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Fort Stanton in Lincoln County, New Mexico — The American Mountains (Southwest)
 

American Merchant Marine Monuments

 
 
American Merchant Marine Monument image. Click for full size.
By Michael Herrick, April 3, 2017
1. American Merchant Marine Monument
Inscription.
In Memory Of
The Men And Women
Of The
American Merchant Marine

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American Merchant Marine Veterans
This ancient anchor is a tribute to Merchant Mariners the world over. Donated by Betty Wattam in memory of Joseph Wattam. Dedicated to Victor and Jean Schaerer by
American Merchant Marine Veterans
Roadrunner Chapter
Albuquerque, New Mexico
Dedicated May 22, 1995

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American Merchant Marine Veterans
This 5 ton anchor taken from the Drake Victory is a memorial to Merchant Marine Veterans of WW II wherever they are. Their casualty rate of 1 to 32 was one of the highest of all services.
Dedicated May 22, 1993
American Merchant Marine Veterans
Roadrunner Chapter
Albuquerque, New Mexico

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American Merchant Marine Veterans
In memory of Veterans of all wars who offered their lives for the liberty that Americans believe in.
Dedicated May 22, 1993
American Merchant Marine Veterans
Roadrunner Chapter
Albuquerque, New Mexico

 
Erected 1993 by American Merchant Marine Veterans
American Merchant Marine Monument image. Click for full size.
By Michael Herrick, April 3, 2017
2. American Merchant Marine Monument
Roadrunner Chapter.
 
Location. 33° 29.408′ N, 105° 30.939′ W. Marker is in Fort Stanton, New Mexico, in Lincoln County. Marker is on Billy the Kid Trail (State Road 200) 0.1 miles south of Black Jack Pershing Road, on the left when traveling south. Touch for map. Located in the Fort Stanton Veterans Cemetery. Marker is in this post office area: Fort Stanton NM 88323, United States of America.
 
Other nearby markers. At least 8 other markers are within walking distance of this marker. Stables and Corrals (approx. 0.6 miles away); Community House (approx. 0.6 miles away); TB Tent Cottages (approx. 0.6 miles away); Buildings 17 - 20 (approx. 0.6 miles away); Barracks / Dining Hall (approx. 0.7 miles away); Hospital Administration (approx. 0.7 miles away); Fort Stanton (approx. 0.7 miles away); Guardhouse (approx. 0.7 miles away). Touch for a list and map of all markers in Fort Stanton.
 
More about this marker. There Monuments are all within a few steps
 
Categories. Heroes
 
American Merchant Marine Monument image. Click for full size.
By Michael Herrick, April 3, 2017
3. American Merchant Marine Monument
American Merchant Marine Monument image. Click for full size.
By Michael Herrick, April 3, 2017
4. American Merchant Marine Monument
American Merchant Marine Monument image. Click for full size.
By Michael Herrick, April 3, 2017
5. American Merchant Marine Monument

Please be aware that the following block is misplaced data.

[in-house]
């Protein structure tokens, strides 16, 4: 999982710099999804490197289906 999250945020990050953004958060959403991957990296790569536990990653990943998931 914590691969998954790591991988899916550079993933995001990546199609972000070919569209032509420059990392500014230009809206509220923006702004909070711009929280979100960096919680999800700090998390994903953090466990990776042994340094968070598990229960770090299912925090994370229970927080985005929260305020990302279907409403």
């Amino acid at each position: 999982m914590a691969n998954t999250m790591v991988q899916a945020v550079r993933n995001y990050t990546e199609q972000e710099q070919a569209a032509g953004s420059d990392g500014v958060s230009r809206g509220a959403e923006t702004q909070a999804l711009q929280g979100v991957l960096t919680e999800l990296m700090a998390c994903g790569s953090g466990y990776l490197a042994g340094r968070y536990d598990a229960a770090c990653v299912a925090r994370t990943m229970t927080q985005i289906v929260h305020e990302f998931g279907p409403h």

American Merchant Marine Monument image. Click for full size.
By Michael Herrick, April 3, 2017
6. American Merchant Marine Monument
American Merchant Marine Monument image. Click for full size.
By Michael Herrick, April 3, 2017
7. American Merchant Marine Monument
American Merchant Marine Monument image. Click for full size.
By Michael Herrick, April 3, 2017
8. American Merchant Marine Monument
The Story of the Coins: image. Click for full size.
By Michael Herrick, April 3, 2017
9. The Story of the Coins:
text in the white box

While visiting some cemeteries you may notice that headstones marking certain graves have coins on them, left by previous visitors to the grave. These coins have distinct meanings when left on the headstones of those who gave their life while serving in America's military, and these meanings vary depending on denomination.

A coin left on a headstone or at the grave site is meant as a message to the deceased soldier's family that someone else has visited the grave to pay respect.

Leaving a penny at the grave means simply that you visited. A nickel indicates that you and the deceased trained at boot camp together, while a dime means that you served with him in some capacity. By leaving a quarter at the grave, you are telling the family that you were with the soldier when he was killed. According to tradition, the money left at the graves in national and state veterans cemeteries eventually collected, and the funds are put toward maintaining the cemetery or paying the costs for indigent veterans. In the U.S. the practice became common during the Vietnam War, due to the political divide in the country over the war; leaving a coin was seen as a more practical way to communicate that you had visited the grave than contacting the soldier's family, which could devolve into an uncomfortable argument over politics relating to the war. Some Vietnam veterans would leave coins as a "down payment" to buy their fallen comrades a beer or play a hand of cards when they would finally be reunited.
Entrance to the Fort Stanton Veterans Cemetery image. Click for full size.
By Michael Herrick, April 3, 2017
10. Entrance to the Fort Stanton Veterans Cemetery
The Fort Stanton Veterans Cemetery image. Click for full size.
By Michael Herrick, April 3, 2017
11. The Fort Stanton Veterans Cemetery
 
 
Credits. This page was last revised on April 16, 2017. This page originally submitted on April 15, 2017, by Michael Herrick of Southbury, Connecticut. This page has been viewed 102 times since then. Photos:   1, 2, 3, 4, 5, 6, 7, 8, 9, 10, 11. submitted on April 15, 2017, by Michael Herrick of Southbury, Connecticut.
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